I am trying to make it. Do everything so that it is perfectly uniform. These two pieces of plywood are the same height. The two pieces of wood are exactly the same size. I'm going to place this center piece right in the middle and use my large clamp. below put pressure right there in the middle and then start spinning see what happens so that was already a lot of force now look which one broke the core of the sheet metal I said before I remember doing tests this way at the end of the 1980s and I was surprised how strong the joint was on a piece of mdf but any of these would have been more than enough for the application and there you have it, the long grain joint was actually the adhesive joint was stronger than the wood itself because the long grain kept contact and, in fact, there is wood stuck in there, the end grain portions do not, that's not surprising.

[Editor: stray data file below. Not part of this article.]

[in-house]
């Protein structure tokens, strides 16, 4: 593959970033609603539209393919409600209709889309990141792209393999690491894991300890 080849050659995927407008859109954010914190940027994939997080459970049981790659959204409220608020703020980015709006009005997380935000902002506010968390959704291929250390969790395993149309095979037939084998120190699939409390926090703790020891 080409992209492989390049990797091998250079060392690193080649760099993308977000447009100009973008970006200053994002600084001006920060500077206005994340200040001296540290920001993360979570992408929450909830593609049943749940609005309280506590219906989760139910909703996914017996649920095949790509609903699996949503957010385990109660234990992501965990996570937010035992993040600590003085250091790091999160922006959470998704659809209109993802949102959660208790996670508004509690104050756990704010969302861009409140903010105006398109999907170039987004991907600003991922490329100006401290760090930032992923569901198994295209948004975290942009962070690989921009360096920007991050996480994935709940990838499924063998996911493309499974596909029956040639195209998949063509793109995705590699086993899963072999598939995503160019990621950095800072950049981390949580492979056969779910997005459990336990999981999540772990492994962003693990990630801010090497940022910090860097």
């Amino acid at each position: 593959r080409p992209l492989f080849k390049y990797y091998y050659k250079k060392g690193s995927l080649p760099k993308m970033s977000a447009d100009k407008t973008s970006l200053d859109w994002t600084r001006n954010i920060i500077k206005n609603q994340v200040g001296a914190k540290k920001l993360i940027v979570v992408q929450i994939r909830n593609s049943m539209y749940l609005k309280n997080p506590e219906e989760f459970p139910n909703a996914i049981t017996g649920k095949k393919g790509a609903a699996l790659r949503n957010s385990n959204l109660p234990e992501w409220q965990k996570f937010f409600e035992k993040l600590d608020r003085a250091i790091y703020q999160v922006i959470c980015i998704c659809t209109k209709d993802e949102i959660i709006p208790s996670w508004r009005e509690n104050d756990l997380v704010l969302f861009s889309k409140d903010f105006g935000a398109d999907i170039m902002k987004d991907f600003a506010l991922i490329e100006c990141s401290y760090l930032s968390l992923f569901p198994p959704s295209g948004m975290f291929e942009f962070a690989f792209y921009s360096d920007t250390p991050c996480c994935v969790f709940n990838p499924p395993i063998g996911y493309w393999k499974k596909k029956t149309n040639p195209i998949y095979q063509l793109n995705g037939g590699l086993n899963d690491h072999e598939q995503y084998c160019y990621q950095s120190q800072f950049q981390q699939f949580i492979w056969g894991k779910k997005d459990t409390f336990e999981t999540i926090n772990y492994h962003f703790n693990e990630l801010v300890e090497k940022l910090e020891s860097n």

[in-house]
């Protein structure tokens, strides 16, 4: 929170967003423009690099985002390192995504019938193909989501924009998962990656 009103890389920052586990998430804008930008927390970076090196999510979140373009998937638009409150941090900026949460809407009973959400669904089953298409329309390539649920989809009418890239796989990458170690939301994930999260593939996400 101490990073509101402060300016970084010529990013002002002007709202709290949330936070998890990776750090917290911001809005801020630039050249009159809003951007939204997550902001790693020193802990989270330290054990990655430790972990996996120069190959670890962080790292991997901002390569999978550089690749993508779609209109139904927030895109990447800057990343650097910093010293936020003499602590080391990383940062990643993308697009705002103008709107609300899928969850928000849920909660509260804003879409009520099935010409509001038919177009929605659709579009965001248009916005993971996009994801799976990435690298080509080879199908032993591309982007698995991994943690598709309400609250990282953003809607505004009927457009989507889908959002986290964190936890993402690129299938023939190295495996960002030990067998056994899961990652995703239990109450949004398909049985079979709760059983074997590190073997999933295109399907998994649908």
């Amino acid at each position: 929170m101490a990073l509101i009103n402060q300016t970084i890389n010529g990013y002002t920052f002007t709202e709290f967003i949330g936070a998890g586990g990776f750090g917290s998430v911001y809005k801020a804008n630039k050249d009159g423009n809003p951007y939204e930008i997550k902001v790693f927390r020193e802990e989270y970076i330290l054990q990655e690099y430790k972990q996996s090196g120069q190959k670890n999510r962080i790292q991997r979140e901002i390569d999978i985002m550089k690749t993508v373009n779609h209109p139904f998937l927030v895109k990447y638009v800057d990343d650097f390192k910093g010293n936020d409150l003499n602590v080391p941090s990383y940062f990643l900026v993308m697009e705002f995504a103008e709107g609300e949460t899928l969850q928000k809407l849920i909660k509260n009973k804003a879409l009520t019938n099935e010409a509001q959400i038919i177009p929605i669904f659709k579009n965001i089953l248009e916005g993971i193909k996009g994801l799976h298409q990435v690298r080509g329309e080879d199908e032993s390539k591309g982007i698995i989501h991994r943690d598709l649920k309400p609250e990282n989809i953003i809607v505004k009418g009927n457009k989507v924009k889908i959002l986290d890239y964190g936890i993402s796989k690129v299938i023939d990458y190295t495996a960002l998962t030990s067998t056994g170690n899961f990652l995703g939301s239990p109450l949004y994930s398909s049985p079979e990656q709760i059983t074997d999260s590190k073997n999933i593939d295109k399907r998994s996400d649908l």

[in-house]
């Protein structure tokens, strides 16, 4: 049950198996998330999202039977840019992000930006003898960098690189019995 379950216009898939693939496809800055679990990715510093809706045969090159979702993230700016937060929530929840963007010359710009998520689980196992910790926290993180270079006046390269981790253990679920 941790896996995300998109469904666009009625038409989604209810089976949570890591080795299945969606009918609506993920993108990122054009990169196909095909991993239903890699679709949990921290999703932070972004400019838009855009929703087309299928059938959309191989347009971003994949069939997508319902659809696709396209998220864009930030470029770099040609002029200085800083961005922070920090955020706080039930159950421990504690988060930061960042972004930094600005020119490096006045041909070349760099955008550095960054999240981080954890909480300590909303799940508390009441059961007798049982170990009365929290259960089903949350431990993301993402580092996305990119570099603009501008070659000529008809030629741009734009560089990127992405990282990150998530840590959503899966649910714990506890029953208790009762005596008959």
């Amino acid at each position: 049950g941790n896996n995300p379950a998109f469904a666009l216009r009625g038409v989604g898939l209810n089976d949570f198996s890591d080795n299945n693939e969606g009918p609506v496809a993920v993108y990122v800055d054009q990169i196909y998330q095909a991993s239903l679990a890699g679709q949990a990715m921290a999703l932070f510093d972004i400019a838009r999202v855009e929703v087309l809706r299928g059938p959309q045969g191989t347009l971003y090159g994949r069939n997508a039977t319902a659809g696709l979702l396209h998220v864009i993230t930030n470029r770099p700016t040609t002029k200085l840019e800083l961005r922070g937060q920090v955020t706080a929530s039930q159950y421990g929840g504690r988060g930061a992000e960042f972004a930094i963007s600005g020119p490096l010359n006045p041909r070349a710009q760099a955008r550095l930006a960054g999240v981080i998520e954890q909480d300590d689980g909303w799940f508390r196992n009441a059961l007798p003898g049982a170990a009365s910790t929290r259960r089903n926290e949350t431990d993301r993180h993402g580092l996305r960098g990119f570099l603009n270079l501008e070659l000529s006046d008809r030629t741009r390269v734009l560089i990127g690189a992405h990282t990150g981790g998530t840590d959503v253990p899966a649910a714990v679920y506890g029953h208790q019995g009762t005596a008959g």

If you like my work, if you like my teaching style, click on any of these videos to help you take your woodworking to the next level. I've always said that the best tools make it much easier. If you click on the icon with the plane on the chisel, it will take you to our website, introduce you to all of our tools, and also tell you about our online and in-person tools. workshops good luck in your carpentry